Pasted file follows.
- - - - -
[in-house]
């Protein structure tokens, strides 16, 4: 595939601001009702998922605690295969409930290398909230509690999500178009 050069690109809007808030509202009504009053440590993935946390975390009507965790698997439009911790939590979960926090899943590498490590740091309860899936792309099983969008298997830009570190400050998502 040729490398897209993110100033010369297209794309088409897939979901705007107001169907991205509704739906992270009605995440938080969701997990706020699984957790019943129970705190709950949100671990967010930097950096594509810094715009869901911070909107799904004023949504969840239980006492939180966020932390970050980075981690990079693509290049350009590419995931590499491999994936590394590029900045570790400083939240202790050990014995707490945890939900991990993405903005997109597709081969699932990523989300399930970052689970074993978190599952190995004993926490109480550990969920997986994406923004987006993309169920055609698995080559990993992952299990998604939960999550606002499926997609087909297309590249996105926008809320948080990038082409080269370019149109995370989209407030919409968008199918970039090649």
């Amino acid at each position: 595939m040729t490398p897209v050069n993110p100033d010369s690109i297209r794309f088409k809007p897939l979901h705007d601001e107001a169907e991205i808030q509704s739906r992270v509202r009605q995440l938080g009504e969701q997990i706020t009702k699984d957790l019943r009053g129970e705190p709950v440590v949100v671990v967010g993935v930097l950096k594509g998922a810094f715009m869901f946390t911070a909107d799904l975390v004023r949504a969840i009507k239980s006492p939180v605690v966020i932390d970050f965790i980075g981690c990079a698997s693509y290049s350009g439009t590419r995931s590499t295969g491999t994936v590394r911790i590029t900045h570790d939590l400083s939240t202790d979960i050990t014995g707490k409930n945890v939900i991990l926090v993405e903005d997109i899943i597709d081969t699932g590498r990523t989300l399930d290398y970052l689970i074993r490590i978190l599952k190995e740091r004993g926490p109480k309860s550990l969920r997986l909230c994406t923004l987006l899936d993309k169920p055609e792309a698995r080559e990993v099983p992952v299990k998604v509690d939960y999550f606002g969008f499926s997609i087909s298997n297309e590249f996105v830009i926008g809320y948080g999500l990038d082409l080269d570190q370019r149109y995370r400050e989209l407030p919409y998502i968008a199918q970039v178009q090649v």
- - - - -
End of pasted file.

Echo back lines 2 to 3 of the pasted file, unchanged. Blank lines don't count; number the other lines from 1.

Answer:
């Protein structure tokens, strides 16, 4: 595939601001009702998922605690295969409930290398909230509690999500178009 050069690109809007808030509202009504009053440590993935946390975390009507965790698997439009911790939590979960926090899943590498490590740091309860899936792309099983969008298997830009570190400050998502 040729490398897209993110100033010369297209794309088409897939979901705007107001169907991205509704739906992270009605995440938080969701997990706020699984957790019943129970705190709950949100671990967010930097950096594509810094715009869901911070909107799904004023949504969840239980006492939180966020932390970050980075981690990079693509290049350009590419995931590499491999994936590394590029900045570790400083939240202790050990014995707490945890939900991990993405903005997109597709081969699932990523989300399930970052689970074993978190599952190995004993926490109480550990969920997986994406923004987006993309169920055609698995080559990993992952299990998604939960999550606002499926997609087909297309590249996105926008809320948080990038082409080269370019149109995370989209407030919409968008199918970039090649």
């Amino acid at each position: 595939m040729t490398p897209v050069n993110p100033d010369s690109i297209r794309f088409k809007p897939l979901h705007d601001e107001a169907e991205i808030q509704s739906r992270v509202r009605q995440l938080g009504e969701q997990i706020t009702k699984d957790l019943r009053g129970e705190p709950v440590v949100v671990v967010g993935v930097l950096k594509g998922a810094f715009m869901f946390t911070a909107d799904l975390v004023r949504a969840i009507k239980s006492p939180v605690v966020i932390d970050f965790i980075g981690c990079a698997s693509y290049s350009g439009t590419r995931s590499t295969g491999t994936v590394r911790i590029t900045h570790d939590l400083s939240t202790d979960i050990t014995g707490k409930n945890v939900i991990l926090v993405e903005d997109i899943i597709d081969t699932g590498r990523t989300l399930d290398y970052l689970i074993r490590i978190l599952k190995e740091r004993g926490p109480k309860s550990l969920r997986l909230c994406t923004l987006l899936d993309k169920p055609e792309a698995r080559e990993v099983p992952v299990k998604v509690d939960y999550f606002g969008f499926s997609i087909s298997n297309e590249f996105v830009i926008g809320y948080g999500l990038d082409l080269d570190q370019r149109y995370r400050e989209l407030p919409y998502i968008a199918q970039v178009q090649v």